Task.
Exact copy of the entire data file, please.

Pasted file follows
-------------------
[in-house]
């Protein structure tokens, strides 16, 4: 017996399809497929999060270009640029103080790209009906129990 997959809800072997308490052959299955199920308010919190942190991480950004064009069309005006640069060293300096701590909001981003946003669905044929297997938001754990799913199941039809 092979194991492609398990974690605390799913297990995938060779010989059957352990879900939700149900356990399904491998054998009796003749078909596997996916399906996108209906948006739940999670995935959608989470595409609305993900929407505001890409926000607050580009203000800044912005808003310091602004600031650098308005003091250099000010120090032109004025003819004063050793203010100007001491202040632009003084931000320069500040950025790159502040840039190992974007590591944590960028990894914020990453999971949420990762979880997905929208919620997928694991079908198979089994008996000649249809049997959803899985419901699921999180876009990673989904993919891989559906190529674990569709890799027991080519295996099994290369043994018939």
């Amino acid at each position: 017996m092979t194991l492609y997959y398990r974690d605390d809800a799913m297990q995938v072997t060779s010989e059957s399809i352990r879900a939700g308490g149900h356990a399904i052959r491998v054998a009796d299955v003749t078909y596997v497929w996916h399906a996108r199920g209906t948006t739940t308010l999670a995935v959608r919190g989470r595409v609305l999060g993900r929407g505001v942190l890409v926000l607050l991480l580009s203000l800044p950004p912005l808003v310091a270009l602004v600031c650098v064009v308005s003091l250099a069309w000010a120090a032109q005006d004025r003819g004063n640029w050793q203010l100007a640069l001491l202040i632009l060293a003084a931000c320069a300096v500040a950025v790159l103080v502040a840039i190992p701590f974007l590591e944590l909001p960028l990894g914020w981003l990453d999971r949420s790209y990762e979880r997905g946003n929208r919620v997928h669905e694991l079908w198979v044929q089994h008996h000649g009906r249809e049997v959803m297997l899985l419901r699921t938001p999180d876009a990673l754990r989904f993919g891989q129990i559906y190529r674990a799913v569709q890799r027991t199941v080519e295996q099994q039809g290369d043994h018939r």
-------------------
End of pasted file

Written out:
[in-house]
């Protein structure tokens, strides 16, 4: 017996399809497929999060270009640029103080790209009906129990 997959809800072997308490052959299955199920308010919190942190991480950004064009069309005006640069060293300096701590909001981003946003669905044929297997938001754990799913199941039809 092979194991492609398990974690605390799913297990995938060779010989059957352990879900939700149900356990399904491998054998009796003749078909596997996916399906996108209906948006739940999670995935959608989470595409609305993900929407505001890409926000607050580009203000800044912005808003310091602004600031650098308005003091250099000010120090032109004025003819004063050793203010100007001491202040632009003084931000320069500040950025790159502040840039190992974007590591944590960028990894914020990453999971949420990762979880997905929208919620997928694991079908198979089994008996000649249809049997959803899985419901699921999180876009990673989904993919891989559906190529674990569709890799027991080519295996099994290369043994018939």
């Amino acid at each position: 017996m092979t194991l492609y997959y398990r974690d605390d809800a799913m297990q995938v072997t060779s010989e059957s399809i352990r879900a939700g308490g149900h356990a399904i052959r491998v054998a009796d299955v003749t078909y596997v497929w996916h399906a996108r199920g209906t948006t739940t308010l999670a995935v959608r919190g989470r595409v609305l999060g993900r929407g505001v942190l890409v926000l607050l991480l580009s203000l800044p950004p912005l808003v310091a270009l602004v600031c650098v064009v308005s003091l250099a069309w000010a120090a032109q005006d004025r003819g004063n640029w050793q203010l100007a640069l001491l202040i632009l060293a003084a931000c320069a300096v500040a950025v790159l103080v502040a840039i190992p701590f974007l590591e944590l909001p960028l990894g914020w981003l990453d999971r949420s790209y990762e979880r997905g946003n929208r919620v997928h669905e694991l079908w198979v044929q089994h008996h000649g009906r249809e049997v959803m297997l899985l419901r699921t938001p999180d876009a990673l754990r989904f993919g891989q129990i559906y190529r674990a799913v569709q890799r027991t199941v080519e295996q099994q039809g290369d043994h018939r």